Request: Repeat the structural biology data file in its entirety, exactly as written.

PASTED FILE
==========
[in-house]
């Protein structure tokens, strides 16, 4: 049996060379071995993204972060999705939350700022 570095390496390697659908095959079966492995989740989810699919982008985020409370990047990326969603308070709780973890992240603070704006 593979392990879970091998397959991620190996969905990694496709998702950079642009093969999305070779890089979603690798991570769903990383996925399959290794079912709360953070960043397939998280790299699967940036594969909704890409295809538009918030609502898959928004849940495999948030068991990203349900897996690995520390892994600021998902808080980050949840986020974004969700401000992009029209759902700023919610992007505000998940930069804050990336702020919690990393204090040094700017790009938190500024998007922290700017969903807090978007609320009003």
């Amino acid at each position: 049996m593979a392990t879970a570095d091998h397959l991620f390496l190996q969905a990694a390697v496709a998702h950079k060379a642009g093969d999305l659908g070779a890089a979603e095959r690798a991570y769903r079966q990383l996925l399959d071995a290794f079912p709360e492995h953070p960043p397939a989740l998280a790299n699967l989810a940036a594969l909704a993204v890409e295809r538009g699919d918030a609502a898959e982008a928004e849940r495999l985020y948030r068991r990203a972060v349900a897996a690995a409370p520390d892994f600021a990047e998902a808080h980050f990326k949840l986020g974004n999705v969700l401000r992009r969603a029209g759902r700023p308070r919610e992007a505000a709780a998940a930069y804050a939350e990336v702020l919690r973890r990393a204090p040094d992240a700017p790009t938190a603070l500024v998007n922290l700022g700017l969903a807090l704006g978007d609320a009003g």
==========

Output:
[in-house]
């Protein structure tokens, strides 16, 4: 049996060379071995993204972060999705939350700022 570095390496390697659908095959079966492995989740989810699919982008985020409370990047990326969603308070709780973890992240603070704006 593979392990879970091998397959991620190996969905990694496709998702950079642009093969999305070779890089979603690798991570769903990383996925399959290794079912709360953070960043397939998280790299699967940036594969909704890409295809538009918030609502898959928004849940495999948030068991990203349900897996690995520390892994600021998902808080980050949840986020974004969700401000992009029209759902700023919610992007505000998940930069804050990336702020919690990393204090040094700017790009938190500024998007922290700017969903807090978007609320009003």
């Amino acid at each position: 049996m593979a392990t879970a570095d091998h397959l991620f390496l190996q969905a990694a390697v496709a998702h950079k060379a642009g093969d999305l659908g070779a890089a979603e095959r690798a991570y769903r079966q990383l996925l399959d071995a290794f079912p709360e492995h953070p960043p397939a989740l998280a790299n699967l989810a940036a594969l909704a993204v890409e295809r538009g699919d918030a609502a898959e982008a928004e849940r495999l985020y948030r068991r990203a972060v349900a897996a690995a409370p520390d892994f600021a990047e998902a808080h980050f990326k949840l986020g974004n999705v969700l401000r992009r969603a029209g759902r700023p308070r919610e992007a505000a709780a998940a930069y804050a939350e990336v702020l919690r973890r990393a204090p040094d992240a700017p790009t938190a603070l500024v998007n922290l700022g700017l969903a807090l704006g978007d609320a009003g």